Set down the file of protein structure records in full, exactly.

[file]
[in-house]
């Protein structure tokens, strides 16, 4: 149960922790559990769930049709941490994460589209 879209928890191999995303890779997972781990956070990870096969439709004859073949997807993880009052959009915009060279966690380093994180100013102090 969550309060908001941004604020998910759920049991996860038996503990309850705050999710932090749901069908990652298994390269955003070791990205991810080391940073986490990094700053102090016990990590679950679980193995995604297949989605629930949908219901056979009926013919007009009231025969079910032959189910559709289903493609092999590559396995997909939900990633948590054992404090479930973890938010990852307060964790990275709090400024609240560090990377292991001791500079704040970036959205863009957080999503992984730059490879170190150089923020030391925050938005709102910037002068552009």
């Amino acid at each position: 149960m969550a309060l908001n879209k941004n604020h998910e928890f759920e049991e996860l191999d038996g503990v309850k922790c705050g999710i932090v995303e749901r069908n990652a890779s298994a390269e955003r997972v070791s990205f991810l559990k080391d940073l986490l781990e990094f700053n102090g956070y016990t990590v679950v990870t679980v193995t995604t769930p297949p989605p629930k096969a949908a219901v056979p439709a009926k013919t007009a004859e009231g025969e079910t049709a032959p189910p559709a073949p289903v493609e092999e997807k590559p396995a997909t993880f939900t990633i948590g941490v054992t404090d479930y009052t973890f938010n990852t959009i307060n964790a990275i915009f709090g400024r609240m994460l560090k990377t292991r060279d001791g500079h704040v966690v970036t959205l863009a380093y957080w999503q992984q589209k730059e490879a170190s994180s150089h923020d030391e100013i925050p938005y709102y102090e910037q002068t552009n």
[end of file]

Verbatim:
[in-house]
């Protein structure tokens, strides 16, 4: 149960922790559990769930049709941490994460589209 879209928890191999995303890779997972781990956070990870096969439709004859073949997807993880009052959009915009060279966690380093994180100013102090 969550309060908001941004604020998910759920049991996860038996503990309850705050999710932090749901069908990652298994390269955003070791990205991810080391940073986490990094700053102090016990990590679950679980193995995604297949989605629930949908219901056979009926013919007009009231025969079910032959189910559709289903493609092999590559396995997909939900990633948590054992404090479930973890938010990852307060964790990275709090400024609240560090990377292991001791500079704040970036959205863009957080999503992984730059490879170190150089923020030391925050938005709102910037002068552009």
């Amino acid at each position: 149960m969550a309060l908001n879209k941004n604020h998910e928890f759920e049991e996860l191999d038996g503990v309850k922790c705050g999710i932090v995303e749901r069908n990652a890779s298994a390269e955003r997972v070791s990205f991810l559990k080391d940073l986490l781990e990094f700053n102090g956070y016990t990590v679950v990870t679980v193995t995604t769930p297949p989605p629930k096969a949908a219901v056979p439709a009926k013919t007009a004859e009231g025969e079910t049709a032959p189910p559709a073949p289903v493609e092999e997807k590559p396995a997909t993880f939900t990633i948590g941490v054992t404090d479930y009052t973890f938010n990852t959009i307060n964790a990275i915009f709090g400024r609240m994460l560090k990377t292991r060279d001791g500079h704040v966690v970036t959205l863009a380093y957080w999503q992984q589209k730059e490879a170190s994180s150089h923020d030391e100013i925050p938005y709102y102090e910037q002068t552009n």